Pop Culturing: 'Queer Eye' Returns for an Unremarkable but Comforting Season 3

by Jason St. Amand

National News Editor

Thursday March 14, 2019

From left to right: Bobby Berk, Jonathan Van Ness, Tan France, Antoni Porowski and Karamo Brown in "Queer Eye."
From left to right: Bobby Berk, Jonathan Van Ness, Tan France, Antoni Porowski and Karamo Brown in "Queer Eye."  (Source:Christopher Smith/Netflix)

There's no doubt that fans are eagerly awaiting to return of "Queer Eye," which won an Emmy for Outstanding Structured Reality Program last year. The third season, which hits Netflix in full Friday, of the popular rebooted makeover series, sticks to the formula it's found success with over its first two runs — for better and for worse.

In Season 3, the Fab Five — Antoni Porowski (food and wine guy), Tan France (fashion guru), Karamo Brown (culture and lifestyle expert), Bobby Berk (home design extraordinaire) and Jonathan Van Ness (grooming guide) — continue traveling the heartland of America in order to improve the lives of good-natured, hardworking and deserving folk. For the first two seasons "Queer Eye" shattered the boundaries that the original series from the early 00s, formally called "Queer Eye for the Straight Guy," were locked into. This new Fab Five aren't only helping out heterosexual men but they also lend their talents to all walks of life, including gay men, women and trans people. The trailer for Season 3 teased the Fab Five will be making over a lesbian woman this season (surprisingly a first!) but that episode was not provided by Netflix for review. The four episodes shared were, for the most part, unremarkable albeit a comforting experience. They would fit fine in any of the first two seasons and don't push "Queer Eye" any further in what kind of show it can be.

From left to right: Karamo Brown, Bobby Berk, Tan France, Antoni Porowski and Jonathan Van Ness in "Queer Eye." Photo credit: Christopher Smith/Netflix

But comfort viewing is reality TV at its best. Over the years, the pillars of reality TV haven't changed so much. "Survivor," which just began its 38th season (!), has probably evolved the most since debuting back in 2000 but its foundation and motto ("Outwit, Outplay, Outlast") are still what drives the show. "The Real Housewives" franchise continues to thrive with a number of its original stars still leading their respective series. "Big Brother" also retains a popular fanbase without varying much as it gears up for its 21st season this summer. Though many latch on to those shows to turn their brain off and watch people be the worst versions of themselves. But "Queer Eye" is remarkable in doing the complete opposite, branding itself on change, love, acceptance, and positivity. It's obviously not a competition show and the conflict comes from the subjects who are often dealing with overcoming insecurities and sorting through past trauma or a major change. "Queer Eye" is never nasty and the Fab Five is focused on making America great again, one person at a time.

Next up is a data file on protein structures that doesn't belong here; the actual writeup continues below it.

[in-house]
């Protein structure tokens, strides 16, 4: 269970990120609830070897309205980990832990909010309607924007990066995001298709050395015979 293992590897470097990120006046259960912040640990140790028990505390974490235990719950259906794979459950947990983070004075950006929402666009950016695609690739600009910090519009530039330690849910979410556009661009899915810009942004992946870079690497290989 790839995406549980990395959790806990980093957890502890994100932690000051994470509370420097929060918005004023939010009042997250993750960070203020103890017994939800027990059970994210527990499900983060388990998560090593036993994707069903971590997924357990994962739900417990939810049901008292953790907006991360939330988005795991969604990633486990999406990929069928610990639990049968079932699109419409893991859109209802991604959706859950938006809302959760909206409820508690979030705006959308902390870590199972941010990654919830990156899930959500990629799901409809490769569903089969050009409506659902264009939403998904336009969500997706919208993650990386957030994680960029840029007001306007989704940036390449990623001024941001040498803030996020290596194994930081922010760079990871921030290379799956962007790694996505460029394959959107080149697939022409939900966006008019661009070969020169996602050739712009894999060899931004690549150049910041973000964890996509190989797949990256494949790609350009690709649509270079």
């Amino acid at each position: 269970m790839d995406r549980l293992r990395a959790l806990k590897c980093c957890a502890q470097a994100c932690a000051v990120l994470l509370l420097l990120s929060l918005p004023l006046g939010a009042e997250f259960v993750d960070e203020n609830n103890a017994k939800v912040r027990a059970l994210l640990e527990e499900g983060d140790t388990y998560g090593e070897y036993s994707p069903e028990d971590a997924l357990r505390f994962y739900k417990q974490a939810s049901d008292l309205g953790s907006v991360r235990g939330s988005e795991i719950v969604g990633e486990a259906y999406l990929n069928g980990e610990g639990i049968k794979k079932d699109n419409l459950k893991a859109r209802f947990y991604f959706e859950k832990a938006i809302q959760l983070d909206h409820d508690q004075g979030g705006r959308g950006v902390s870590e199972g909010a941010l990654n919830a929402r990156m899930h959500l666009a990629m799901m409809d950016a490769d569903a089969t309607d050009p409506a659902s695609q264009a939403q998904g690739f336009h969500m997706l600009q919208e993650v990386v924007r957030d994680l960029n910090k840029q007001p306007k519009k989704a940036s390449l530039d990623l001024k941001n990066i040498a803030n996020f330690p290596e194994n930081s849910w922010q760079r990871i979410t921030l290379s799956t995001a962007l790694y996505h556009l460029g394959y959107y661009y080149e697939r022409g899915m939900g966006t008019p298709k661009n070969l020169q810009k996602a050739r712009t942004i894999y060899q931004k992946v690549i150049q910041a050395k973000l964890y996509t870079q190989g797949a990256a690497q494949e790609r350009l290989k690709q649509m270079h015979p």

Setting "Queer Eye" in Middle America gives the show a certain charm. The Fab Five are metropolitan guys who come from large cities and watching them interact with families in landlocked states gives the series a fun fish-out-of-water vibe. On Season 3, they come across Jody, a correctional security guard and hunter, Joey, a program director for a summer camp, Robert, a self-deprecating psych-ward nurse about to tie-the-knot, and sisters Deborah "Little" Jones and Mary "Shorty" Jones. While the first three episodes are fine, the episode about the Jones sisters is far and away the best of the bunch. Little and Shorty are purely authentic and make for great TV. The episode has everything a fan could want out of an hour of "Queer Eye" — dynamic characters, the Fab Five at the top of their game and inspirational subjects who carry an American story.

From left to right: Bobby Berk, Jonathan Van Ness, Tony Blanco, Antoni Porowski, Karamo Brown and Tan France in "Queer Eye." Photo credit: Christopher Smith/Netflix

Netflix's reboot of "Queer Eye" is a great improvement on the original series but it still would be rad to see the show push itself even further. In today's lexicon, "queer" doesn't mean what it meant 20 years ago. The Fab Five is made up of cis males and while each member is primed to be on TV, it would be great to see the core group changed up a bit and get lifestyle advice and tips from different queer people.

That could conceivably happen because "Queer Eye" is likely here to stay and going anywhere anytime soon. Not only is it extremely popular but Netflix seems to be leaning into putting out more lifestyle content. Food and cooking shows have been a popular staple for the streaming giant for a while now (think "Chef's Table," "Salt Fat Acid Heat," "Nailed it!," "The Final Table") and the company found major success with "Tidying Up with Marie Kondo." There must be an appetite for these types of shows and more are on the way as Netflix and Gwyneth Paltrow's lifestyle website goop are working together for a slew of new programs.

For now, "Queer Eye" Season 3 is a perfectly enjoyable way to spend a lazy weekend. For fans, it'll bring the same joy and heartfelt moments the first two installments did. Let's just hope as the show continues it also progresses in interesting ways.

Pop Culturing

This story is part of our special report titled Pop Culturing. Want to read more? Here's the full list.

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